In reality, says New England School of Law professor Wendy Murphy, the bill would substitute a “preponderance of the evidence” legal standard with a much higher “clear and convincing” legal standard that would make obtaining
convictions far more difficult. As of this week, it is not know if the Campus Save bill will be introduced as a stand-alone bill or be attached to a larger bill. <

NYPD sexual assaults

According to a story by David Graeber, an OWS activist and an anthropologist, writing on the blog Kasama, there have been a mounting number of reports of women having had their breasts grabbed and/or having been otherwise sexually assaulted by members of the NYPD, during arrests that have taken place at protests by the Occupy Wall Street movement. Graeber says in his article, “Arbitrary violence is nothing new. The apparently systematic use of sexual assault against women protestors is new” and goes on to speculate about the connections between these tactics and tactics used against women by police forces around the world, specifically in recent protests in Egypt. To read the complete article, go to You can also read the complete article on this blog at

CHOICES Women’s Medical Center reopens in Jamaica, Queens

Choices Women’s Medical Center, established in 1971 and one of the first in New York state to perform abortions, has moved from its former Long Island City location to a new home in Jamaica, Queens. The move was a result of extreme landlord neglect at their previous location. According to Founder and CEO Merle Hoffman, the neglect is part of the picture of the many forms of harassment faced by clinics that perform abortions—even in New York City—and she has filed a FACE complaint.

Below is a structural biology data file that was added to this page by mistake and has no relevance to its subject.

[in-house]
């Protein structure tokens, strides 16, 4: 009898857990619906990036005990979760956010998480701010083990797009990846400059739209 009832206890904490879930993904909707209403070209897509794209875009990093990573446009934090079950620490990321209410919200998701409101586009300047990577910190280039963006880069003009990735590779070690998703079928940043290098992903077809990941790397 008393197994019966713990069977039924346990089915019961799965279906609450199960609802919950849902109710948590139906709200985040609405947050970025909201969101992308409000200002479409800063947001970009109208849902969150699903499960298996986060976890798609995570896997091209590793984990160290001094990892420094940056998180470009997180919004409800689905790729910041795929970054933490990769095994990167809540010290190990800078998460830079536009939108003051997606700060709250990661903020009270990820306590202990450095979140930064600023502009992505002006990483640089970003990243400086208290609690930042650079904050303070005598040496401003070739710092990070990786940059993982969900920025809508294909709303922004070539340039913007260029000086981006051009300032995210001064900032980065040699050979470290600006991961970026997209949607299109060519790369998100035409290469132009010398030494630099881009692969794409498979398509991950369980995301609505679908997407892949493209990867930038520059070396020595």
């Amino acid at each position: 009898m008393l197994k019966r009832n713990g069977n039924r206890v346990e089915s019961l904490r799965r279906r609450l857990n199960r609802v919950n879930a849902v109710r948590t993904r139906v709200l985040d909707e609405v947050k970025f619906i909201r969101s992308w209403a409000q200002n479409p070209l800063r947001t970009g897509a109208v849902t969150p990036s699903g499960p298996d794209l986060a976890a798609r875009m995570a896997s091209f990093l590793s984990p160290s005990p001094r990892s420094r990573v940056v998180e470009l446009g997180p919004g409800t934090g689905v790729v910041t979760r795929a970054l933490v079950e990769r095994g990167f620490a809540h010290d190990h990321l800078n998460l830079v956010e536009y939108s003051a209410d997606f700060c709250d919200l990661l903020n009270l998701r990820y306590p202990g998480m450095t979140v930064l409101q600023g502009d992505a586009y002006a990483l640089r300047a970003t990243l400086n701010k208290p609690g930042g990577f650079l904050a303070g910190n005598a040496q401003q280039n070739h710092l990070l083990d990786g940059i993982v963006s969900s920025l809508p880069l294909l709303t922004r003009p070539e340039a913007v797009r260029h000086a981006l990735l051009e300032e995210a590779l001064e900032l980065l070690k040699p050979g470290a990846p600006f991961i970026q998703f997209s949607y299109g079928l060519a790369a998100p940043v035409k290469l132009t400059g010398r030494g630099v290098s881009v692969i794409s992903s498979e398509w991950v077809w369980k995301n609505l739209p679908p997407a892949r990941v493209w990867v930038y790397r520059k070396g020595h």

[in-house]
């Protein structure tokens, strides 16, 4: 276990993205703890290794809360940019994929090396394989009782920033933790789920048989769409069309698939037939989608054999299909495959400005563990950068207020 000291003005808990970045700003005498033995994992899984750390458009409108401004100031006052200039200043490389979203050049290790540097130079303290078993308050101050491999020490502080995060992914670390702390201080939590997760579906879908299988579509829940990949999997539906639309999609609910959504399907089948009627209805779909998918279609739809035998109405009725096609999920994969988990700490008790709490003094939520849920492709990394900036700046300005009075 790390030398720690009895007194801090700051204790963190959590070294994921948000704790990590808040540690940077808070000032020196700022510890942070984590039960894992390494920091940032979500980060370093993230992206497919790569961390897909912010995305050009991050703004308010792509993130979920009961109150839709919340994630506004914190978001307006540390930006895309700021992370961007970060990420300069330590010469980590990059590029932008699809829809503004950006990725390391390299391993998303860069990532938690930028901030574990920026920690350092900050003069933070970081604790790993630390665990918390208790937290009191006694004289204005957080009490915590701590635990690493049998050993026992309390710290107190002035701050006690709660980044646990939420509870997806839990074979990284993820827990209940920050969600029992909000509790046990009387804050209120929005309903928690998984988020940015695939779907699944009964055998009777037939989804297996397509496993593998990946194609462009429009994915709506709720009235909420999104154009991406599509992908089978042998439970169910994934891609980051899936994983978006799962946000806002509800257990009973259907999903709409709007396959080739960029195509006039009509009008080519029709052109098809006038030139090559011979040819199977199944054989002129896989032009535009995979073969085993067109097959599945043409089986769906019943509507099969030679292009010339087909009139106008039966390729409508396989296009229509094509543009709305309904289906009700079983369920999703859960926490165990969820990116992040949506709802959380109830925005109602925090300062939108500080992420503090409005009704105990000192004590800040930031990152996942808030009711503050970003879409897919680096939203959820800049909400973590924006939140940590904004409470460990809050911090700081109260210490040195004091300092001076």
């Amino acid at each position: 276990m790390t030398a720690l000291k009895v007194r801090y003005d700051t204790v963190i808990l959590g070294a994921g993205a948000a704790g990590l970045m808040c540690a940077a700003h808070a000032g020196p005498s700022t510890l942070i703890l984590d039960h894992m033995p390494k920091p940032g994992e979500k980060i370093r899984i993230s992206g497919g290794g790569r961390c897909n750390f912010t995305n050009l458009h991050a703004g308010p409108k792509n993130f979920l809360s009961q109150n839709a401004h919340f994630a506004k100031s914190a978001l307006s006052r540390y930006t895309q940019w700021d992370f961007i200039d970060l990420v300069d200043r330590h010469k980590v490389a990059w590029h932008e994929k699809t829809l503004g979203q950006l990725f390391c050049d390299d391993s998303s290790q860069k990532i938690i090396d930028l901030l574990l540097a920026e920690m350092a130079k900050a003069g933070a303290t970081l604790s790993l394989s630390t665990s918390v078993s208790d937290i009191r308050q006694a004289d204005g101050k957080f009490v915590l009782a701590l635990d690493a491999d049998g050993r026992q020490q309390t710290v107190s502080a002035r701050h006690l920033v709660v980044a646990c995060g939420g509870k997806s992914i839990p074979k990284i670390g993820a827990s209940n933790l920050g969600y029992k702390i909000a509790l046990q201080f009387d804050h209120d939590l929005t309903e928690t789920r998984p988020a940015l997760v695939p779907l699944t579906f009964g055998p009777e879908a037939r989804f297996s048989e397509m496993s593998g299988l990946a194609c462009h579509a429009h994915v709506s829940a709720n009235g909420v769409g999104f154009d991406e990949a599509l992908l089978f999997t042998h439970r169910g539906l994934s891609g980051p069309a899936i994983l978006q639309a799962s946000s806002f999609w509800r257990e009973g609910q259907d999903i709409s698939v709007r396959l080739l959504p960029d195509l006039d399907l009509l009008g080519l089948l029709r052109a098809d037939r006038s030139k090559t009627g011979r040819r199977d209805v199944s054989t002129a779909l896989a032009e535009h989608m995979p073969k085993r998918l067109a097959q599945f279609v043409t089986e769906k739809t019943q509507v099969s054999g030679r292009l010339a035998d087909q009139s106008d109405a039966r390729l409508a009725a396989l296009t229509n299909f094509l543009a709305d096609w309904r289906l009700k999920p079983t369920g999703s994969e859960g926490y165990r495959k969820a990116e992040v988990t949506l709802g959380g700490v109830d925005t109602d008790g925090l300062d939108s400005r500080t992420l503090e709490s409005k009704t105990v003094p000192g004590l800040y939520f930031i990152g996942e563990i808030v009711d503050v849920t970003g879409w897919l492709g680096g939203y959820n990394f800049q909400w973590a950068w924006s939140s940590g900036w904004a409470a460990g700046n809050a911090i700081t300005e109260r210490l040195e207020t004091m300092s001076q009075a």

Joy of Resistance visited the re-opened clinic and found it to be an immaculate state-of-the-art and warm and welcoming place with with walls hung with art relating to women’s reproductive history and the history of the Civil Rights and Feminist movements.

Even before Choices reopened, anti-abortion protestors started protesting it. Last Saturday, about 20 were outside with big color signs supposedly of aborted fetuses. Your help is needed from 7 to 11 a.m. every Saturday to provide a supportive climate and escort women into the clinic. Send an email to if you can be part of the Choices Escort crew.

Women rally in Istanbul against government attack on abortion

Tens of thousands of women rallied in Turkey’s largest city, Istanbul, to protest a new attempt to ban abortion in that nation. The Turkish prime minister, Recep Tayyip Erdogan, has told his cabinet to prepare a law that would ban abortions after four weeks, effectively a ban. Turkey currently allows abortions until the 10th week.

Erdogan, the head of an Islamist and business-oriented party, has recently said Turkey should emulate anti-abortion legislation in Western countries and has also said that abortion and elective caesarean deliveries are “secret plots” to slow Turkey’s growth.

Tugba Özay Baki of the Istanbul Feminist Collective, said, “If abortion is banned in Turkey, women will still have them, but under unhealthy and dangerous conditions. Marchers in the June 3 rally in Istanbul carried banners that said “We are women, not reproduction machines.”